A delegate wears tape over her mouth reading “Silenced” during the Democratic National Convention (DNC) in Philadelphia, Pennsylvania, U.S. (Photographer: Daniel Acker/Bloomberg)  

Political Commentator Abhijit Iyer Mitra’s Arrest Reignites Freedom Of Expression Debate 

The arrest of political commentator Abhijit Iyer Mitra has once again stirred the pot around freedom of expression with advocates calling for a re-look at legislation.

The issue of sending a person to jail because of something he said needs to be looked at in the larger context, Supreme Court advocate Apar Gupta told BloombergQuint in an interaction. Freedom of expression is not only about protecting polite expressions but must also be extended to people who say something disdainful, Gupta said.

I think he’s a professional provocateur and for the law to basically proceed against him is basically an abuse.
Apar Gupta, Advocate, Supreme Court

Mitra was arrested Thurday by the Odisha state police for his remarks about Konark's Sun Temple in in a video that went viral on social media. The police deemed his remarks to be derogatory. He was later granted bail by a Delhi court on a personal bond of Rs 1 lakh and directive to joint the ongoing investigation in the state by Sept. 28.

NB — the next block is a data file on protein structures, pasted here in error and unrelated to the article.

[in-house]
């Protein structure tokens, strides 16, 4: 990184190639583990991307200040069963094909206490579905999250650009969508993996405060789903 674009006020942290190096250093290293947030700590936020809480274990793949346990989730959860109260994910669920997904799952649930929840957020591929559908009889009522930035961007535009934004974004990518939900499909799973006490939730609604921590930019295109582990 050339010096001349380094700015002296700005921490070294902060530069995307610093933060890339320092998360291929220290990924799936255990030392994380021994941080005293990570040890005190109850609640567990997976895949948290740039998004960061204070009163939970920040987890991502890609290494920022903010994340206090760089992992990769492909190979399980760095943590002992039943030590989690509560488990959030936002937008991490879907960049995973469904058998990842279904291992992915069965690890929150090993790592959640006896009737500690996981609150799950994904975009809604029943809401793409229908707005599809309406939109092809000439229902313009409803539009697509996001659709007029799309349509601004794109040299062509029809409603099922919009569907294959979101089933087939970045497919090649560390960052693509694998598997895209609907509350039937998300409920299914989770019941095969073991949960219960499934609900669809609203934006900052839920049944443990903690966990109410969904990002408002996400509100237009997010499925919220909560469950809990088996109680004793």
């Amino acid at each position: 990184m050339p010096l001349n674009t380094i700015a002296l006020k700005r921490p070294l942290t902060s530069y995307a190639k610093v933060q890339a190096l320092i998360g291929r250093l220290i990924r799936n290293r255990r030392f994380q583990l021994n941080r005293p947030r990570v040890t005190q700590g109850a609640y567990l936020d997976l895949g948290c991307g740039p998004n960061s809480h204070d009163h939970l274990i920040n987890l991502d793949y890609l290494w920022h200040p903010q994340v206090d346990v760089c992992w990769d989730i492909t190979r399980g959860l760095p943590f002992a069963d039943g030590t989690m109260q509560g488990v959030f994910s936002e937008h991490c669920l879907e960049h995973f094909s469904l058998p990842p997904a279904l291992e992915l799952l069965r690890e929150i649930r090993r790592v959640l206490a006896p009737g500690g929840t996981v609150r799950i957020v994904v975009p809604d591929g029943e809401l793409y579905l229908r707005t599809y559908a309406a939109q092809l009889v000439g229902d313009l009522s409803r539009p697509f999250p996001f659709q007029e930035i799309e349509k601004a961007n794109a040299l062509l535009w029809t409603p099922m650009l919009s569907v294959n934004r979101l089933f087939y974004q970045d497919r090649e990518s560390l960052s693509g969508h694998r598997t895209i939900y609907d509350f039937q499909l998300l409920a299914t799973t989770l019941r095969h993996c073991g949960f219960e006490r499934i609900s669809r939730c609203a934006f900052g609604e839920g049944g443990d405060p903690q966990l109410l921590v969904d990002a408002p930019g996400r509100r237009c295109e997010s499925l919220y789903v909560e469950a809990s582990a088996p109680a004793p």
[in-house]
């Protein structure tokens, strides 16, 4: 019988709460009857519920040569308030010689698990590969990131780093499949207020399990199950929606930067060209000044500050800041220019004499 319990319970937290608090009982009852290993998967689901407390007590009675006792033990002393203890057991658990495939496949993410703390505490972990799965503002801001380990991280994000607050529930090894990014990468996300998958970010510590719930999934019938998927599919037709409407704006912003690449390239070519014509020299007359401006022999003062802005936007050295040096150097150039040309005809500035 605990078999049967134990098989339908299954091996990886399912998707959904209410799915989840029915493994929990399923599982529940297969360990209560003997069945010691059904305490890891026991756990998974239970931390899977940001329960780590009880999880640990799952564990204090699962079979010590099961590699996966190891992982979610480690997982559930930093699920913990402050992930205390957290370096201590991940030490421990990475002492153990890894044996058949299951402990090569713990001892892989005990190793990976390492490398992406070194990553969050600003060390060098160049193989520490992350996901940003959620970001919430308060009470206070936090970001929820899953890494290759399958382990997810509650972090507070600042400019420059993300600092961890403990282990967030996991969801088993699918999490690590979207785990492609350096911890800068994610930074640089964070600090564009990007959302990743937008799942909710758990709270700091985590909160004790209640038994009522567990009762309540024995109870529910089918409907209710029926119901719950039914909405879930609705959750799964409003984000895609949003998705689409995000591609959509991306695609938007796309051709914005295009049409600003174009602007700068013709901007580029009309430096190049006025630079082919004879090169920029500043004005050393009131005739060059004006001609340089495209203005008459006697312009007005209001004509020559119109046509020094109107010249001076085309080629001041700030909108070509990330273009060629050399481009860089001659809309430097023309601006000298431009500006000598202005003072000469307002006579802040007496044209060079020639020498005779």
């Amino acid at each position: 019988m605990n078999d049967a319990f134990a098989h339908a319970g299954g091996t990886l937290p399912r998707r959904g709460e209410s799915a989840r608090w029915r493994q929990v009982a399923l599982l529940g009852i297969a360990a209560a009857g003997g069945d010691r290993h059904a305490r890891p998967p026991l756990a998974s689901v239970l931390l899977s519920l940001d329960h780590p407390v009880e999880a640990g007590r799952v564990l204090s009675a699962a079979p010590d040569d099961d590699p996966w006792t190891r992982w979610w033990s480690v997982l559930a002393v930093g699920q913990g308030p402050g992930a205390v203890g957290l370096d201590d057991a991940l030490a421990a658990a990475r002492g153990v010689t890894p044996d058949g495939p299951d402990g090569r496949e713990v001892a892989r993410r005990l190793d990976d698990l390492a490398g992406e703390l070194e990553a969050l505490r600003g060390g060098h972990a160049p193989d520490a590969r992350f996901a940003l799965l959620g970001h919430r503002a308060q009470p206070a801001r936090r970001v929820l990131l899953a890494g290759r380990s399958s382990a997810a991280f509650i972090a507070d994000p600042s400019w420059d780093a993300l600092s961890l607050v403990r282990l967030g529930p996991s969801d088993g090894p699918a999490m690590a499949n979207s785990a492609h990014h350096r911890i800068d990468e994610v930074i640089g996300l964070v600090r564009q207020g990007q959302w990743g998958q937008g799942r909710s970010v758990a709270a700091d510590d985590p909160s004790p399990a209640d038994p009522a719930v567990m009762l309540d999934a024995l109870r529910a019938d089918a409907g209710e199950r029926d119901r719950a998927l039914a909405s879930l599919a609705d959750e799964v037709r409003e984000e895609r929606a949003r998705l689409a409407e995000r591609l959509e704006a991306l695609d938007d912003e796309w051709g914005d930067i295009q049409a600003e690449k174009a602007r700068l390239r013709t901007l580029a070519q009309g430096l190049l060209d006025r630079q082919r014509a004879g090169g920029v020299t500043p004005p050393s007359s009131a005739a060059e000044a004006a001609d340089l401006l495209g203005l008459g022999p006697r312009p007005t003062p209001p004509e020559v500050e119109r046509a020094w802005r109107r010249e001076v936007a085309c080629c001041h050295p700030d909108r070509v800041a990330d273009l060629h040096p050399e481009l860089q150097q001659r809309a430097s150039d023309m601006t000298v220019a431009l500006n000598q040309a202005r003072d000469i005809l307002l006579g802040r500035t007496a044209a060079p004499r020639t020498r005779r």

Mitra’s arrest marks a gentle slide into the "Republic of the permanently offended", remarked advocate Satyajit Sarna, adding that the exceptions to freedom of speech are very narrow-minded.

The real danger that you must look at is of public disorder, of riots, the breakdown of law and order.
Satyajit Sarna, Advocate, Delhi High Court

Gupta pointed towards the rising use of social media by citizens to pose their views and engage in debate. He said that social media has given Indians a platform with a large audience where they can be heard. But it should come with certain responsiblities and civic education, he added.

We live in an age that is awash with media. Just because we don’t like a tweet, our immediate reactions shouldn’t be to go to a police station but to in fact call it out and criticise it in a way that is non-abusive and non-threatening.
Apar Gupta, Advocate, Supreme Court

Watch the full conversation here.